TikTok Thrifters open physical stores
A generation that spent their teenage years flipping sneakers on eBay and creating thrift content for TikTok is making the leap into the real world.
Rogue, a vintage store on New York’s Lower East Side that opened this summer, is owned and operated by TikTok influencer Emma Rogue. The store is decorated like a ’90s teenage bedroom, with its walls covered in Spice Girls and Eminem posters and decorative shelves filled with old-school Furby and Tweety Bird toys. Shoppers dance to Britney Spears screaming over the speakers as they sift through racks of Tommy Hilfiger Y2K t-shirts and Prada nylon accessories.
Rogue started selling on Depop in 2018, flipping Skechers platform sneakers and vintage Guess t-shirts before building a sprawling presence on TikTok. Videos of her saving and recreating her parents’ 90s outfits have amassed millions of views and would direct shoppers to her Depop account. She decided to sign a lease in June 2021, taking advantage of a drop in rent prices earlier in the pandemic.
“We bring together young people from New York who want to explore their style and want to shop where it’s cool and pop,” Rogue said one recent afternoon wearing an oversized gray tracksuit, her eyelids covered in blush. neon green eyeshadow.
Next door to Rogue is Bowery Showroom, owned and operated by 25-year-old Matt Choon, who started flipping sneakers on eBay when he was 13 and later built a following on TikTok with thrift videos. From a couch in the back of her store, wearing Gallery Dept. Lanvin and big silver jewelry, Choon explained how he opened Bowery Showroom in April 2021 as a retail space for his CBD and vintage business. There’s Japanese denim, 1980s band t-shirts and 90s Chrome Hearts pieces.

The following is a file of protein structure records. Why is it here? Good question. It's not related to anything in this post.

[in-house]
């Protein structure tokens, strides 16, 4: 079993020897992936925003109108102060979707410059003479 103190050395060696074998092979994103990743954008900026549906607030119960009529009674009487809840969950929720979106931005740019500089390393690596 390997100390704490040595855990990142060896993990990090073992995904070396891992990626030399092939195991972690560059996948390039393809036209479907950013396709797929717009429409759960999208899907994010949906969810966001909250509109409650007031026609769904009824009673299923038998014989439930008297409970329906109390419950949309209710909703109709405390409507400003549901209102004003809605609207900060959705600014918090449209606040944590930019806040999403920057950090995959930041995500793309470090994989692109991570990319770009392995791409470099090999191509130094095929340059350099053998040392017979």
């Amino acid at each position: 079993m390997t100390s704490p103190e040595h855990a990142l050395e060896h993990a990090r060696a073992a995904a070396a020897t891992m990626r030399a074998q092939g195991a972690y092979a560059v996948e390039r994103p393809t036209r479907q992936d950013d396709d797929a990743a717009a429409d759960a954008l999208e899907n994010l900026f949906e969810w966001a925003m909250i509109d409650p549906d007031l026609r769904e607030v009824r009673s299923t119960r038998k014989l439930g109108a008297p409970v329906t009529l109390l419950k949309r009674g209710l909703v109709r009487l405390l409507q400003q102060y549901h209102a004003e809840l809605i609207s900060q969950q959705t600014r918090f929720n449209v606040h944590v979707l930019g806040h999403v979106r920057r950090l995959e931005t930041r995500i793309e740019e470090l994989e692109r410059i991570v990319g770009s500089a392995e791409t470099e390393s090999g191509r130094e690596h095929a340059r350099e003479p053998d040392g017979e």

And a 10-minute walk down East Houston Street is Funny Pretty Nice, a vintage boutique by 25-year-old Natalia Spotts, who has also made a name for herself selling ’90s fashion online. a rainbow assortment of Bebe, Baby Phat and Diesel, plus hard-to-find 1990s labels Hysteric Glamor and Custo Barcelona. She is opening a second store next month.
Sellers like Choon, Rogue and Spotts have gone brick-and-mortar, while second-hand marketplaces like Grailed, ThredUp, Depop, eBay, Poshmark, StockX and Goat have become increasingly crowded.
“There’s a joke that when you walk into a thrift store and see another girl who’s dressed cute, the timer goes off because they only release a certain amount of good clothes a day. and here we go,” Spotts said.
These sellers are also capitalizing on the vintage boom of the 90s and early 2000s, which was fueled by Gen Z consumers who want to create unique looks, as well as those who see occasion as a more sustainable to make their purchases. While these customers grew up shopping online, stores like Funny Pretty Nice and Rogue reflect how much they still love brick-and-mortar retail, even as they rely on TikTok to determine trends.
These new stores compete with dozens of existing vintage destinations in New York. But their retention of the 90s vintage gives them a distinct feel.